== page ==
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Archaeology and the Senses
Human Experience, Memory, and Affect

$32.99 (C)

  • Date Published: July 2015
  • availability: Available
  • format: Paperback
  • isbn: 9780521545990

$ 32.99 (C)
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About the Authors
  • This book is an exciting new look at how archaeology has dealt with the bodily senses and offers an argument for how the discipline can offer a richer glimpse into the human sensory experience. Yannis Hamilakis shows how, despite its intensely physical engagement with the material traces of the past, archaeology has mostly neglected multi-sensory experience, instead prioritizing isolated vision and relying on the Western hierarchy of the five senses. In place of this limited view of experience, Hamilakis proposes a sensorial archaeology that can unearth the lost, suppressed, and forgotten sensory and affective modalities of humans. Using Bronze Age Crete as a case study, Hamilakis shows how sensorial memory can help us rethink questions ranging from the production of ancestral heritage to large-scale social change, and the cultural significance of monuments. Tracing the emergence of palaces in Bronze Age Crete as a celebration of the long-term, sensuous history and memory of their localities, Hamilakis points the way to reconstituting archaeology as a sensorial and affective multi-temporal practice. At the same time, he proposes a new framework on the interaction between bodily senses, things, and environments, which will be relevant to scholars in other fields.

    • The first book to review and assess the emerging field of the archaeology of the senses and to offer a new methodology
    • A timely contribution to archaeological theory and methodology, with potentially paradigm-shifting effects
    • Uses a range of contemporary and archaeological examples from different geographical contexts, and includes a detailed case study on Bronze Age Crete and proposes a new explanation for the emergence of the Minoan palaces
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    Reviews & endorsements

    "… [this] book is a bold statement on the nature of archaeology itself, for which it deserves to be read."
    Norwegian Archaeological Review

    "… a valuable study of cultural thinking - and a very enjoyable one to read at the same time … [Hamilakis] produces a fact-based, culturally sensitive and theoretically subtle reading which, although at first might not seem groundbreaking, is in fact exactly that."
    Dimitris Plantzos, Historein

    "Despite the complex philosophical and historical analysis in the first half of the book, it is an accessible work that does not require specialist knowledge to decipher, something the author should be proud of."
    Kay Armstrong, Antike Welt

    "Anyone familiar with Hamilakis’ output will recognise recurrent themes in this book: memory, personhood, commensality, reflexivity, politics and, of course, the senses. Pulling these topics together, the book represents a significant statement by one of the leading thinkers within archaeology."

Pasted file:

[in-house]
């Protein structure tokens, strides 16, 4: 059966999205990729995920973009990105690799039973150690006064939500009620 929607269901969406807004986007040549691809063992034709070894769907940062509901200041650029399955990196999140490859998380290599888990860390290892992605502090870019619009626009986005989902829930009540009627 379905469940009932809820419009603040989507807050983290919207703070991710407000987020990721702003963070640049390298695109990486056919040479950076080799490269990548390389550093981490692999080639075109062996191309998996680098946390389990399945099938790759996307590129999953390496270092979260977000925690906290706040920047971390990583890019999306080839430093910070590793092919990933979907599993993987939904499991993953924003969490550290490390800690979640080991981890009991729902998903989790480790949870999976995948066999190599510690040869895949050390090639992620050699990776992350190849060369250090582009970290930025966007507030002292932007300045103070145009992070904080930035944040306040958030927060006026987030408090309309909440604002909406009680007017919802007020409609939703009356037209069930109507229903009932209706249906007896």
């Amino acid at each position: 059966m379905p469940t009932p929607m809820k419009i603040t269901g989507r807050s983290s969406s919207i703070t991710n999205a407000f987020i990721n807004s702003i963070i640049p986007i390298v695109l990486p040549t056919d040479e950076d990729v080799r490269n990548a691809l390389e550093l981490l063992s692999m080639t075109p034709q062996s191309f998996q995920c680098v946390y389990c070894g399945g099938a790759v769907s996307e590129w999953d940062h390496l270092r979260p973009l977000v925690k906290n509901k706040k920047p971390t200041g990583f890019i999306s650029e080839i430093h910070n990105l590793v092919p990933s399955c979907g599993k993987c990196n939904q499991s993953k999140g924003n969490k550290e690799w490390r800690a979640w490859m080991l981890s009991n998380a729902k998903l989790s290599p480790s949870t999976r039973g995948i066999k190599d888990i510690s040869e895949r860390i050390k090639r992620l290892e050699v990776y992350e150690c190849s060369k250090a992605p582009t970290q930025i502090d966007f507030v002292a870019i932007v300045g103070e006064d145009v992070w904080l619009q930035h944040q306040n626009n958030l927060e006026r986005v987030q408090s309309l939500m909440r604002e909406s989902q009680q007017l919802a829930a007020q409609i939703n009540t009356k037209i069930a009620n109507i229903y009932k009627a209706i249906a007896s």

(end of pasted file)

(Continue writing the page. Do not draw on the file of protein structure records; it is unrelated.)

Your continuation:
Jo Day, Antiquity

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    Product details

    • Date Published: July 2015
    • format: Paperback
    • isbn: 9780521545990
    • length: 270 pages
    • dimensions: 229 x 152 x 14 mm
    • weight: 0.36kg
    • contains: 26 b/w illus.
    • availability: Available
  • Table of Contents

    1. Demolishing the museum of sensory ab/sense
    2. Archaeology, modernity, and the senses
    3. Recapturing sensorial and affective experience
    4. Senses, materiality, time: a new ontology
    5. Sensorial necro-politics: the mortuary mnemoscapes of Bronze Age Crete
    6. Why 'palaces'? Senses, memory, and the 'palatial' phenomenon in Bronze Age Crete
    7. From corporeality to sensoriality, from things to flows.

  • Author

    Yannis Hamilakis, University of Southampton
    Yannis Hamilakis is Professor of Archaeology at the University of Southampton. His research focuses on the archaeology of the bodily senses, the politics of the past, archaeological ethnography, social zooarchaeology, and the archaeology of Greece. He has been a member of the School of Advanced Study at Princeton, a scholar at the Getty Research Institute in Los Angeles, a Margo Tytus Fellow at the University of Cincinnati, and a visiting scholar at Princeton University. He serves on the editorial board of many journals including the Annual Review of Anthropology, the Journal of Contemporary Archaeology, Archaeologies: The Journal of the World Archaeological Congress, the Journal of Mediterranean Archaeology, and the Annual of the British School at Athens. He also co-directs the Koutroulou Magoula Archaeology and Archaeological Ethnography Project, focusing on the excavation of the tell site of Koutroulou Magoula in central Greece. He is the author of more than 130 articles and has authored, edited, or co-edited eleven books, including The Nation and its Ruins: Antiquity, Archaeology, and National Imagination in Greece (2007), which won the Edmund Keeley Prize and was shortlisted for the Runciman Prize.

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